• Summary
  • Contents
  • Subject index

This is the first comprehensive description of Pierre Bourdieu's theory of culture and habitus. Within the wider intellectual context of Bourdieu's work, this book provides a systematic reading of his assessment of the role of `cultural capital' in the production and consumption of symbolic goods. Bridget Fowler outlines the key critical debates that inform Bourdieu's work. She introduces his recent treatment of the rules of art, explains the importance of his concept of capital - economic and social, symbolic and cultural - and defines such key terms as habitus, practice and strategy, legitimate culture, popular art and distinction. The book focuses particularly on Bourdieu's account of the nature of capit

The Historical Genesis of Bourdieu's Cultural Theory
The historical genesis of Bourdieu's cultural theory
Dialectical Materialism and Genetic Structuralism

Despite the rules of the game in which distinction is achieved through the denial of predecessors, Bourdieu himself is in a line of descent from Lukács, Goldmann and Benjamin. The theory of practice developed by Bourdieu is dedicated to the classical aims of social criticism, especially the Enlightenment critique of magic. In this respect, it extends Marx's analysis of capitalist society, with its fundamental concern for demystification and its insistence that ‘the real is the relational’. Despite Bourdieu's methodological refusal to engage in prediction of the future, there is an important continuity with some of the guiding ideas of the ‘Hegelian’ work of Lukács.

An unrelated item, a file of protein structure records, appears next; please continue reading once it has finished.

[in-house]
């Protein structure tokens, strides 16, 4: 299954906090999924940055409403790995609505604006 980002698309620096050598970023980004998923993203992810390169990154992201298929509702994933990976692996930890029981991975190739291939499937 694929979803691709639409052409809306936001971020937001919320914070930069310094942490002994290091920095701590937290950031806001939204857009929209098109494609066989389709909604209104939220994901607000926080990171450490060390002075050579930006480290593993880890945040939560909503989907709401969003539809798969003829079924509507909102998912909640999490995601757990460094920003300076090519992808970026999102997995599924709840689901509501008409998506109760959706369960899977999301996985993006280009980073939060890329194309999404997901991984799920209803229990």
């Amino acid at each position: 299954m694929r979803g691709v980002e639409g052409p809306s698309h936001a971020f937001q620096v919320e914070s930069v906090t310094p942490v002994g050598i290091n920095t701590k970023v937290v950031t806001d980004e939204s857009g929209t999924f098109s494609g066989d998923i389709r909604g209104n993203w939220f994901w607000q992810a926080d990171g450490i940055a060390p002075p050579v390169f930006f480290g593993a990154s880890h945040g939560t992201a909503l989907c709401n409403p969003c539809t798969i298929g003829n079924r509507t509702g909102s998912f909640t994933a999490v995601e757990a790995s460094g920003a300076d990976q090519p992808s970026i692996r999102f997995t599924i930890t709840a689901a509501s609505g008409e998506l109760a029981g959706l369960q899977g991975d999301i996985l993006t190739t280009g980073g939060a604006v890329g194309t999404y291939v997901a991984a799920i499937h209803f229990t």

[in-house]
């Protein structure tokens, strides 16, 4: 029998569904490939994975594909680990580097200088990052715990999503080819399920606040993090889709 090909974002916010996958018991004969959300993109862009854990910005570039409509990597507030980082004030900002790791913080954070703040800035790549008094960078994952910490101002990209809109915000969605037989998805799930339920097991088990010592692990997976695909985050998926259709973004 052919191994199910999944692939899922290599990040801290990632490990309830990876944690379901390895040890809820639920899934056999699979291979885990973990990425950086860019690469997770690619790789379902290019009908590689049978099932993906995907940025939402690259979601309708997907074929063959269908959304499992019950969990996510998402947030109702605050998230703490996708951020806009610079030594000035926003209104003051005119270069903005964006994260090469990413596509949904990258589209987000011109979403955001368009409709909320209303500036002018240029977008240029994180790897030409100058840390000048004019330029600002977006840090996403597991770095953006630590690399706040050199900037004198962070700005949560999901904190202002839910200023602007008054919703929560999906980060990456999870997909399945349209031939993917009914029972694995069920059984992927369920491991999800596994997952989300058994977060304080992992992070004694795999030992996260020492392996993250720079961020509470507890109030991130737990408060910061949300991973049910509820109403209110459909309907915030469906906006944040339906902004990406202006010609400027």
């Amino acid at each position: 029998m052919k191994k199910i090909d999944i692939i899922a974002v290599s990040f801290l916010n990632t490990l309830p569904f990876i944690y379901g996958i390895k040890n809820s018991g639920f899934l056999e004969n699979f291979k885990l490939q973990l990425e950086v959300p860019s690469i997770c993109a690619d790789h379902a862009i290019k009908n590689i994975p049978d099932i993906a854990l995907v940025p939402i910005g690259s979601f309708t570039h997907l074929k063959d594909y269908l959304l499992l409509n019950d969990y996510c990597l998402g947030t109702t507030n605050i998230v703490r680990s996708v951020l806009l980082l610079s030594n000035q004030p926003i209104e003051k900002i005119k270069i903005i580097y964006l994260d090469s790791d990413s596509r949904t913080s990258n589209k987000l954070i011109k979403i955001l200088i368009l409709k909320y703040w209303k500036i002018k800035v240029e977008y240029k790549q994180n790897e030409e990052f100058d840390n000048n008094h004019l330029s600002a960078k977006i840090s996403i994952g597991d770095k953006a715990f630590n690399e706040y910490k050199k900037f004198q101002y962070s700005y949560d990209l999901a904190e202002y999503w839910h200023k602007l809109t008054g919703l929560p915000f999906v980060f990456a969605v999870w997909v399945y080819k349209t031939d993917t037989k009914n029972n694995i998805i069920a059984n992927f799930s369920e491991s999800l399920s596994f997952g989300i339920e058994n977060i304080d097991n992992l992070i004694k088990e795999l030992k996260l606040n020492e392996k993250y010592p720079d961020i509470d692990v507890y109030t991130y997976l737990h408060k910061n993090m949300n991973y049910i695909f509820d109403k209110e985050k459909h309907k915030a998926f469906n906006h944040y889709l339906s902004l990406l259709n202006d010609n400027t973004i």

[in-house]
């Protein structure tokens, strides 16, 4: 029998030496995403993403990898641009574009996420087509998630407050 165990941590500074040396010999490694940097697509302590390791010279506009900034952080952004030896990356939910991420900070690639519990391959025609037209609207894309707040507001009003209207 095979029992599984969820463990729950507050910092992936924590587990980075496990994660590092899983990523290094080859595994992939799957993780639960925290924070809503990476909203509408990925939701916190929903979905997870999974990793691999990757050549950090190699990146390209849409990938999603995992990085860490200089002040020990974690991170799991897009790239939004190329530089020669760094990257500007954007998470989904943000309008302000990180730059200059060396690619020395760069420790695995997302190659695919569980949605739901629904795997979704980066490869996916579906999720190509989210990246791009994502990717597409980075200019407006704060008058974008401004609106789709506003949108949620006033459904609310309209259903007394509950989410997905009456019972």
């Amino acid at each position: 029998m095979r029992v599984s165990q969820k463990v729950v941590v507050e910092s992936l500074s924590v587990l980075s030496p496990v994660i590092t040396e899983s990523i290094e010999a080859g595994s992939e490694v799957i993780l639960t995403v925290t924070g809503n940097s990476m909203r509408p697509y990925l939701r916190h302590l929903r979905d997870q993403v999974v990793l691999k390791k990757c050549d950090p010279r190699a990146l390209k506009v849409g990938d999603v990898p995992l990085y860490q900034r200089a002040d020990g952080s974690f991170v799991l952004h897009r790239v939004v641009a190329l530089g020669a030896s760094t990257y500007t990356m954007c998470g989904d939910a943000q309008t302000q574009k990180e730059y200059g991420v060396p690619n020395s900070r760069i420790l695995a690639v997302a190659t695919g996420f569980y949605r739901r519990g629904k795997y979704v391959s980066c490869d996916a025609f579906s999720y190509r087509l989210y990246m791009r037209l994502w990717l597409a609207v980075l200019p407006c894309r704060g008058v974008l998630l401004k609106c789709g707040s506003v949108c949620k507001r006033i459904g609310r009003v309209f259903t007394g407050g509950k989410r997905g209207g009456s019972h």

In 1923, Lukács inventively combined ...

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